You get a three-piece at KFC. Or make a sandwich at home. Have a bowl of beef vegetable soup. Or, dare we suggest, happen a double-checking glance, just in case, at the burger you ordered from that fast food giant whose unofficial "mayor" is named for a popular ingredient that can kill you.
But when you're so allergic to cheese that even a single taste can prove life-threatening, you don't do what Jeromy Jackson did.
You don't eat at McDonald's, where they sell slices by the truckload, unless you're really, really careful. And you never play Russian Roulette with the drive-through bag -- blindly grabbing, opening and biting into a burger, when you know that if the teenage order clerk didn't get your order dead-on (because they always do), you soon will be making beeline for the ER.
By his account, Mr. Jackson had a scare. But save the standard "mental anguish" we all suffer after we do something really stupid -- Jackson says he "was only moments from death and/or seriously debilitation (sic) injury when hospital staff intervened" -- he seems to have survived the wayward cheese slice without any long-term effects. That's our reading of his complaint, anyway, in which the Clarksburg man is demanding $10 million in compensation for his troubles.
You read that figure correctly. In a lawsuit filed late last month in Monongalia Circuit Court, Jackson wants McDonald's to pay him a whopping $10 million because it served him, on accident, a quarter pounder with cheese.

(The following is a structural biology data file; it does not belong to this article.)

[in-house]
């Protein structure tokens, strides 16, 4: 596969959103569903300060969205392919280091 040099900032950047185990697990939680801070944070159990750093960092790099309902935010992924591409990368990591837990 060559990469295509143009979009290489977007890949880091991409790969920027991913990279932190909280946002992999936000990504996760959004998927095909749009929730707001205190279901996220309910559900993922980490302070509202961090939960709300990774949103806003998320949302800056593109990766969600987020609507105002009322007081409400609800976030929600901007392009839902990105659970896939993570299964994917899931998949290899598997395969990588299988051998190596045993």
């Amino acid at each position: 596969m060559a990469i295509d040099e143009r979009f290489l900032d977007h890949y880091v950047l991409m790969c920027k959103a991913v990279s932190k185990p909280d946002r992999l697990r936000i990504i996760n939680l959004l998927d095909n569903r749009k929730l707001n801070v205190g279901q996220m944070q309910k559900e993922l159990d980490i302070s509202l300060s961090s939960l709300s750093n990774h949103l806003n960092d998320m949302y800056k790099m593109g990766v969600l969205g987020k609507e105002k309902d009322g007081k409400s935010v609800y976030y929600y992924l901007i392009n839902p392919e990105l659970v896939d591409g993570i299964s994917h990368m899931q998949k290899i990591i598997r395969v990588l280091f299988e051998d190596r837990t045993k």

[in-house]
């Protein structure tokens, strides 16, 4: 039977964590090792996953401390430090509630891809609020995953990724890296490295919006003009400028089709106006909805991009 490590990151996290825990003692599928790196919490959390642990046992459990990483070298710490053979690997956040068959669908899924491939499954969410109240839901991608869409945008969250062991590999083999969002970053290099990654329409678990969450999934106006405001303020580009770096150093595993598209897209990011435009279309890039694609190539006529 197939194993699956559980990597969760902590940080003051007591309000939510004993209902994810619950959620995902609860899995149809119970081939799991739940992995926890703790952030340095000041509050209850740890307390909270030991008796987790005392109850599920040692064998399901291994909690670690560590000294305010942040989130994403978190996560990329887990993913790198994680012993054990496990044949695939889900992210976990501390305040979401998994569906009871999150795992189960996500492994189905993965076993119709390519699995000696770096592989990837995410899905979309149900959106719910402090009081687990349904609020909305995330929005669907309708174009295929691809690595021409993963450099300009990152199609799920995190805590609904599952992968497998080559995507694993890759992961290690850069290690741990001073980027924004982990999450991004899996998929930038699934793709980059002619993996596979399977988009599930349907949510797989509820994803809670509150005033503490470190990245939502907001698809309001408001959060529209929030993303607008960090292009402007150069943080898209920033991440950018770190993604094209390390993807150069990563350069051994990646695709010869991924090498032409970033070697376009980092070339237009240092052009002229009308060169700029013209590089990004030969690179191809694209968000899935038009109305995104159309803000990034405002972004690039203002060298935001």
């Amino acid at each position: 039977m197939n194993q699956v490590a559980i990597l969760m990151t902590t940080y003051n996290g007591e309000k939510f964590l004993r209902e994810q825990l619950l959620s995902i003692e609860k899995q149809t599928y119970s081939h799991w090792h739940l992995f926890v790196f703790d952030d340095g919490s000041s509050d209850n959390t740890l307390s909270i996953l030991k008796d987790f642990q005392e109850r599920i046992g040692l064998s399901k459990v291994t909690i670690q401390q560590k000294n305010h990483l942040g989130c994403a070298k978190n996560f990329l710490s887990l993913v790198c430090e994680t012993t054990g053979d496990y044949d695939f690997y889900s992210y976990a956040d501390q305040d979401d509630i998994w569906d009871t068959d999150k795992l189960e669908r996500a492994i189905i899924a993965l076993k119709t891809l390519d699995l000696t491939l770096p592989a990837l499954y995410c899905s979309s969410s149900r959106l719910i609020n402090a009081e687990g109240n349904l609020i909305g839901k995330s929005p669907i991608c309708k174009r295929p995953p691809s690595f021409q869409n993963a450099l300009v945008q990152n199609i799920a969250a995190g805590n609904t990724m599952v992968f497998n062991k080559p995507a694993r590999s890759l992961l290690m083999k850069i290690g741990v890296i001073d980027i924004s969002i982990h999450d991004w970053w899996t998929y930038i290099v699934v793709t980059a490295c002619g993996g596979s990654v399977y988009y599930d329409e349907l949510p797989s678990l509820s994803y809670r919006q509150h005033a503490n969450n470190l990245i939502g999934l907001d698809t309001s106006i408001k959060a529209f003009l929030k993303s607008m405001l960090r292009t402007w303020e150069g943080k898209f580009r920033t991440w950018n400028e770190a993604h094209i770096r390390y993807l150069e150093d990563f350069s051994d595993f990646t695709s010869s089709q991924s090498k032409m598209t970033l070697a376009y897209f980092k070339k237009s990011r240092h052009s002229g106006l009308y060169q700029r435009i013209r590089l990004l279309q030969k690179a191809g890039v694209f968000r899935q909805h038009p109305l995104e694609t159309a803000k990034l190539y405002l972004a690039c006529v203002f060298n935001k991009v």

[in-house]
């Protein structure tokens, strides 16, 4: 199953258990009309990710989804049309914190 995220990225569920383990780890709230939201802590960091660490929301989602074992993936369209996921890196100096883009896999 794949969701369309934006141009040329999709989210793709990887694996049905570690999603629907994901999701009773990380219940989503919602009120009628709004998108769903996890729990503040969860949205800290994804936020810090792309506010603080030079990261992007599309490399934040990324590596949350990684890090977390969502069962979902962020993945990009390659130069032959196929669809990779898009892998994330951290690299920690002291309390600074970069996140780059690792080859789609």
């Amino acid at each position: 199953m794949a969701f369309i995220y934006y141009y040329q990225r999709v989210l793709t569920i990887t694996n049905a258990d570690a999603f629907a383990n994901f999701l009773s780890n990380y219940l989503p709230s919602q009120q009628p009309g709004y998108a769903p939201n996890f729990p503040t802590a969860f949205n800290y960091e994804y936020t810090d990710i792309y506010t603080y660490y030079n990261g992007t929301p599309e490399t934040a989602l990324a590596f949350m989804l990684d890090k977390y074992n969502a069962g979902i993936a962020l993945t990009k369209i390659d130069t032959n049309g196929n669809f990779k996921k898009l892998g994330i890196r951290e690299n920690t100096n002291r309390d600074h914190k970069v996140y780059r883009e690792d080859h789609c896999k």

Mayor McCheese, if he were still running things beneath the golden arches, would be shocked and outraged.
"Mr. Jackson repeatedly asked as to the status of his food and whether it had no cheese," reads the lawsuit. "(He) took multiple preventive steps to assure his food did not contain cheese."
That's except the most obvious one, or actually looking at the burger he was about to eat before he put his life in danger by taking a bite.
Jackson, as lawyers like to say, was himself negligent. Even if you believe this story on its face -- and no doubt, many of you don't -- this drama was his fault. He put his own life in danger with his own general carelessness.
It shows an incredible disrespect for the concept of personal responsibility that he's now asking our courts to find otherwise, making Jackson and his attorney (of course) filthy rich in the process.
This case should be dismissed in short order. Our civil justice system exists to protect us from one another, not from ourselves.
- Morrisey: States have no legal obligation to comply with halted Clean Power Plan
- Legal assistant loses 110 pounds, makes it on magazine cover
- Man blames state DOH for Mingo Co. accident
- Justices order new 'in camera' review of documents
- Morrisey to meet with state law firms
- Landowners accuse Capital Land Services, others of breach of mineral lease contracts
- Worker injured on construction project alleges Triton violated safety standards
- Bank officer accuses MetLife of refusing to honor her disability claim
- Customer blames casino for torn rotator cuff in slip-and-fall incident
- Tobacco-shops firm accused of defaulting on note